First published on Labour Uncut
The race for the Labour leadership is now under way. Much of it, as it has in recent days, will be fought out under the media spotlight. That is entirely right: the ability to perform well before the television cameras is crucial for any would-be leader of the opposition.
Moreover, especially now that the leadership contest will – for the first time – rightly provide an opportunity for those who support Labour, but are not members, to participate, it is vital that the public get to see the men and women who want to be the country’s prime minister in 2020.
But a winning leadership campaign is not just about having a smart media strategy. Organisation – the ability to put in place the infrastructure to engage with the members and supporters who will be choosing Labour’s next leader – is absolutely key.
Many party activists will, no doubt, be signing up in the days and weeks ahead to help elect the person they think best placed to lead Labour to victory in five years’ time. There are, however, four outstanding women who any leadership contender should want at the heart of their campaigns.
Caroline Badley’s role in organising the campaign that helped Gisela Stuart retain Birmingham Edgbaston – one of the Tories’ top target seats in 2010 – is now legendary. Last week, she helped Gisela do it again: doubling Labour’s majority in a seat which, until 1997, was the Conservatives’ Birmingham bastion. At the same time, Caroline was also running the effort to oust Liberal Democrat MP John Hemming from nearby Birmingham Yardley. Despite being up against a millionaire and facing vicious personal abuse, Jess Phillips took the seat on a swing of nearly 12 per cent. Caroline’s experience is, moreover, in no way confined to Birmingham: she’s worked with MPs, including Jon Cruddas in Dagenham and Yvette Cooper in Yorkshire, on their community outreach strategies.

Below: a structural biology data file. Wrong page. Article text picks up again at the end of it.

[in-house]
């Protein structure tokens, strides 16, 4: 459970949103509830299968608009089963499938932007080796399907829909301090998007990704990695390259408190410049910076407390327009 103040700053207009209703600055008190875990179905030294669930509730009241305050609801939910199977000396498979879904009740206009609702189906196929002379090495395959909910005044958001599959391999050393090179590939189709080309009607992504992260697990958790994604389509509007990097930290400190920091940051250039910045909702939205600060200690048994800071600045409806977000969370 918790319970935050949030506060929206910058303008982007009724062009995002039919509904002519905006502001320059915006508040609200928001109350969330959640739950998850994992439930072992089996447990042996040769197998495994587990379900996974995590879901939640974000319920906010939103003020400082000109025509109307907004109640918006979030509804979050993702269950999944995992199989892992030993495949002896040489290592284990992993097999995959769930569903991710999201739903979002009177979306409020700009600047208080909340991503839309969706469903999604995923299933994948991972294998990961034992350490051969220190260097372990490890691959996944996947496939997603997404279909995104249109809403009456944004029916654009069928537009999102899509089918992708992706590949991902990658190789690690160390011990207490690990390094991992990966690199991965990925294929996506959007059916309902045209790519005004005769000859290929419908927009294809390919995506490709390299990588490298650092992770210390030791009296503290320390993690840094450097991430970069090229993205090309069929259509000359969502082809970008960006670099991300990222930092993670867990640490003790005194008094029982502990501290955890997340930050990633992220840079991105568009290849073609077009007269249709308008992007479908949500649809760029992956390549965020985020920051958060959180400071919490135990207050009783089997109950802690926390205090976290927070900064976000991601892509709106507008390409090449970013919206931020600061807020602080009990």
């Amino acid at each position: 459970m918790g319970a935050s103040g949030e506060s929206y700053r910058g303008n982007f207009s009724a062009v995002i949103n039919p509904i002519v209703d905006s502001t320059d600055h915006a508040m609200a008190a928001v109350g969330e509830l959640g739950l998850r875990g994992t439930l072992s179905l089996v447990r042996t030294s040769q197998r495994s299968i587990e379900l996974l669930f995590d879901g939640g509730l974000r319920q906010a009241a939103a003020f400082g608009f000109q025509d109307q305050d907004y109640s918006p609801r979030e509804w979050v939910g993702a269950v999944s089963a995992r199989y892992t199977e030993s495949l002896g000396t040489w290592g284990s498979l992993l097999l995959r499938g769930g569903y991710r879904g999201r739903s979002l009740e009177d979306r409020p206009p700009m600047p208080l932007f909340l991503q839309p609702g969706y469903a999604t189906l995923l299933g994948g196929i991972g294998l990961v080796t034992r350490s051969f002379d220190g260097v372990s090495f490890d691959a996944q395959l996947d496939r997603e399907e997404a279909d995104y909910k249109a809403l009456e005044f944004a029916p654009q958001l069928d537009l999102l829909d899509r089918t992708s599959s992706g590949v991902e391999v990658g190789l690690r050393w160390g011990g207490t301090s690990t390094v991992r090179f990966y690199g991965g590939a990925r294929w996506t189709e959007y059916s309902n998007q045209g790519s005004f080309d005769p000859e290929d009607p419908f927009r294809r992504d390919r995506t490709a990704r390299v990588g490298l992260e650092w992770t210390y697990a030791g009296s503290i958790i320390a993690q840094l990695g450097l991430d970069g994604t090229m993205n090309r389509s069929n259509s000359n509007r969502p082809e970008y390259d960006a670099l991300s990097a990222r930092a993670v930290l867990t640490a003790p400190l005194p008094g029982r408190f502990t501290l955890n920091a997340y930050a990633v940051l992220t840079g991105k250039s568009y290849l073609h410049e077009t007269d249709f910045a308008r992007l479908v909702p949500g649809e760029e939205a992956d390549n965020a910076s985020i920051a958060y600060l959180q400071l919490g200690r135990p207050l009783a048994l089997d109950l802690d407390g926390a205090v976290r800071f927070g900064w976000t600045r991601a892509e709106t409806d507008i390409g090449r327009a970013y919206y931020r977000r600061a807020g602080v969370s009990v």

That Labour was even in contention last Thursday is in no small part thanks to Sue Macmillan, the party’s 2010 acting general election coordinator and head of digital. She determined and oversaw the strategy which allowed Labour to achieve a 1992 level of representation in the House of Commons on a share of the vote not much better than that attained by Michael Foot in 1983. David Miliband smartly snapped her up to run his field operation in the 2010 leadership election – which, it is worth recalling, allowed him to win the support of 54 per cent of party members. At Mumsnet over the past five years Sue has further burnished her credentials, leading the way on the kind of cutting-edge digital campaigning that no 2015 leadership campaign should be without.
The former north-west regional director Sheila Murphy is someone you want at your side in a tough fight. In 2010, she ran Luciana Berger’s campaign in Liverpool Wavertree – a seat many feared ‘Cleggmania’ would see the Liberal Democrats take. Instead, Labour increased its majority. Unsurprisingly, when the Better Together campaign needed buttressing in the run-up to last year’s referendum in Scotland, Sheila was drafted in. She also oversaw one of the few bright spots of Thursday night: Esther McVey’s defeat in Wirral West.
In 1997, Margaret McDonagh was responsible for the key seat strategy which help net Labour a majority of 179. After the election, she became the party’s first female general secretary and oversaw Labour’s re-election effort in 2001, from which our majority emerged virtually unscathed.
Anyone who has been out on the doorstep with her in Mitcham and Morden knows that Margaret is a force of nature: there is no rest until the last leaflet has been delivered and door knocked on. But there are few people with a better understanding of how Labour works and, though she may deny it, there are also a fair few candidates who have won selection contest thanks to Margaret’s knowhow of the nuts and bolts which make a winning campaign.
No leadership campaign will manage to get the knowledge of all of these women. But any of them will be lucky to have one of them. It may just give them that winning edge.
Richard Angell is director of Progress